40 years ago

I didn’t mean to mention new editor Larry Kaercher again so soon, but he wrote the most thoughtful half-editorial I’ve come across in a while. The subject was disruptive behavior at Proviso East High School and the text was aimed at the students.

In excerpts and quotes, it began with a call for the silent majority (behaved students) to do something about the loud mouth minority (resident troublemakers). He urged students of all colors to make it their own choice to not be involved in unwarranted protests or emotionally rigged riots when the partakers are often the exploiters. “Most students are not engaged in such activities,” he wrote, “So kids, what does that tell you? You can conclude that your intelligence is being insulted by classmates who can’t carry your scholastic shoes. Somebody has to prove to me that troublemakers make the honor roll.”

Then Kaercher’s argument weakens, I think, with his failure to include a concrete call to action for his silent majority to effect the changes he urged. Instead, he resorts to unrelated issues like “pot” and “Communist influences,” – at which point he had already written the best part of his essay.

From the April 29, 1970 Forest Park Review

30 years ago

Every day we face the unknown; that’s the order of things. But some of us are challenged more than others. At 11:30 p.m., Nov. 18, 1979, officer Joe Byrnes tried to break up a disturbance in front of 228 Desplaines Ave. One of the combatants, Brian Remick, a 22-year-old degreed karate expert, described by police as a “wildman,” allegedly attacked Byrnes with “extreme ferocity.” To this day, the retired Lt. Byrnes carries a 5-inch plate in his foot from the shattered, dislocated ankle he suffered. He was incapacitated for five months before returning to the force.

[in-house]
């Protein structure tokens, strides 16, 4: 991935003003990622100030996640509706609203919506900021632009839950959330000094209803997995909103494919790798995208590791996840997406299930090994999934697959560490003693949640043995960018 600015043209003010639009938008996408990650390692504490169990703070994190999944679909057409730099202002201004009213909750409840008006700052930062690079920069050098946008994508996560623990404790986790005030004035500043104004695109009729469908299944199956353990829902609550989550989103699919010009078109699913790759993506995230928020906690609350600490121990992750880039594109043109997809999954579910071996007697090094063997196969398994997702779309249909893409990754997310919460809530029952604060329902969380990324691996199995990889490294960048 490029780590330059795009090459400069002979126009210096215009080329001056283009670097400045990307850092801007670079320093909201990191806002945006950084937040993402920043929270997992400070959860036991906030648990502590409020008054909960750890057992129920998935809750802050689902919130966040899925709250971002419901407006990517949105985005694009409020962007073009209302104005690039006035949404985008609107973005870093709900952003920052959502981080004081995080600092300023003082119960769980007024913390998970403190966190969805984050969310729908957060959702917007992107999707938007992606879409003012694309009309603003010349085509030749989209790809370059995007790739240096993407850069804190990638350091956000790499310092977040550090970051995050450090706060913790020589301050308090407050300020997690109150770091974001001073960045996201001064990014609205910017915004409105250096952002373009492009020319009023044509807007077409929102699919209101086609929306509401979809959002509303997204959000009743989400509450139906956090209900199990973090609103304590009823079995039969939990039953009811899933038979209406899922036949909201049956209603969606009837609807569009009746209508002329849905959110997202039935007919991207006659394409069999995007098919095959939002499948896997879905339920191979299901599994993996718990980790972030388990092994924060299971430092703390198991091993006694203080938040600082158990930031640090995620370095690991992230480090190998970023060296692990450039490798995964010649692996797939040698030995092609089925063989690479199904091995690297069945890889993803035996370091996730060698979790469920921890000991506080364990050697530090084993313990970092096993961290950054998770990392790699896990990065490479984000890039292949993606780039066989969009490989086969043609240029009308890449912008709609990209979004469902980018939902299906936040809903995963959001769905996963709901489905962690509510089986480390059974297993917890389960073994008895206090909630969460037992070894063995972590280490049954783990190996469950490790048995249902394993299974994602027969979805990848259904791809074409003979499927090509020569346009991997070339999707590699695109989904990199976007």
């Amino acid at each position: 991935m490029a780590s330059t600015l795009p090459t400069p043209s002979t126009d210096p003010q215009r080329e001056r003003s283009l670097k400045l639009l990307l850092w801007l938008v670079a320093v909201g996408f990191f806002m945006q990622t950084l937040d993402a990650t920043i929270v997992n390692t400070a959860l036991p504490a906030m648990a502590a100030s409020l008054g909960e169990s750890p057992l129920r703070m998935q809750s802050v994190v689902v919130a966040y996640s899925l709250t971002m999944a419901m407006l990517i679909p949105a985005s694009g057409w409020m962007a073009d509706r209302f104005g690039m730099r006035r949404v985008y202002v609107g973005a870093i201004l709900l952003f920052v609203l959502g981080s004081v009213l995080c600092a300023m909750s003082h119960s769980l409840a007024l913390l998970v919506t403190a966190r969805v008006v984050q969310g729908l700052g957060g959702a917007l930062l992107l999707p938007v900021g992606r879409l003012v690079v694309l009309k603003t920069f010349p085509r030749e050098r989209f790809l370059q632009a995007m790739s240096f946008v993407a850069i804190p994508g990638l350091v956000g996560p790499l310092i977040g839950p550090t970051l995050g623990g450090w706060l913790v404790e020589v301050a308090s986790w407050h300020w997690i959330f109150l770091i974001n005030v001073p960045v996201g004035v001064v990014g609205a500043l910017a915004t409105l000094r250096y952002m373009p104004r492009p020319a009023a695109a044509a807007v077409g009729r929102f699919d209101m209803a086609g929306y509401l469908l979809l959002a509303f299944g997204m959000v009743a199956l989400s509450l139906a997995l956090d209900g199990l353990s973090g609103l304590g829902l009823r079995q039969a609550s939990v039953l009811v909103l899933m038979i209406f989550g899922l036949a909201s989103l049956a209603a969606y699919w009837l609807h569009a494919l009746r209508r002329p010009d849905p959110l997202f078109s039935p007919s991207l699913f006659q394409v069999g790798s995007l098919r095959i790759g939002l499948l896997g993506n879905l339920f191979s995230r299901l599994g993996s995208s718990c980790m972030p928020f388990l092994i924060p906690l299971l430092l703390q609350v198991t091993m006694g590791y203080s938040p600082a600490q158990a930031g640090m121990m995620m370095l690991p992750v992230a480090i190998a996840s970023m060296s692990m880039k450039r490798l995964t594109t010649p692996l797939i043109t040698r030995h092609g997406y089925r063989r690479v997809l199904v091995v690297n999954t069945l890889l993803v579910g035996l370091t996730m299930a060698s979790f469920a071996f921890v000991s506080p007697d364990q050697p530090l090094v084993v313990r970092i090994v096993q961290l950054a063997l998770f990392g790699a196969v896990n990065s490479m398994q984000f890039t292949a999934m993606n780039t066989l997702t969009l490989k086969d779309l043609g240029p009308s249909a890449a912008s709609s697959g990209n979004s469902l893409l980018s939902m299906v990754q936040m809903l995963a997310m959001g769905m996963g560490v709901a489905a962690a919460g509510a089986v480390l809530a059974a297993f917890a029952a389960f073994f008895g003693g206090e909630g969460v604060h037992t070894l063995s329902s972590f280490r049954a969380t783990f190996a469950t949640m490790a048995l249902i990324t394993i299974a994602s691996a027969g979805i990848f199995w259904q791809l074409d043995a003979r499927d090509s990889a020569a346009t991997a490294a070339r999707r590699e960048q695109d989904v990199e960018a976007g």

From the April 16, 1980 Forest Park Review

20 years ago

Chase scenes on the Eisenhower happen regularly, but this one was different. It took place on foot. Police pulled over a young Chicago driver on a misdemeanor. He was stopped driving north on the Harlem Avenue overpass. As the officer approached, the driver bolted, jumped the fence near the site of today’s Volvo agency and sprinted onto the expressway. Trying unsuccessfully to wave down traffic, he attempted to enter the passenger side of a slowed vehicle. The fellow then vaulted onto the car’s hood, only to be shaken free with a few deft zigzags by the driver.

With little going for him save persistence, he then clawed at the passenger door of a stopped semi truck. Finally, he sought refuge under the cab’s rear axle before being nabbed by the cops. Turns out the suspect had darker sins to hide. He was wanted in Cook County on a $40,000 drug warrant.

From the Mar. 28, 1990 Forest Park Review

10 years ago

“Guy walks into a bar …” How many jokes come with those openers? But seriously folks, a guy did walk into the Nut Bush tavern at Harlem and Franklin 10 years ago. It was almost 1 p.m. in the afternoon. He asked the bartending owner if he could phone his auto dealership because he had locked his keys in his car. Permission given. After hanging up, he told the management that the $33 “rescue fee” was in his wallet inside the car; could he borrow the cash and return it when the dealer arrived?

After lending him the money the Samaritan answered a brief call in the back room. Returning to the bar, he realized the caller hadn’t mentioned the make, year or color of the vehicle. He also noticed no guy … no car … no $33. All that remained were a couple of weak jokes:

Horse walks into a bar. Barkeep says, “How come the long face?”

Two sandwiches walk into a bar. Barkeep says, “We don’t serve sandwiches here.”

From the April 5, 2000 Forest Park Review.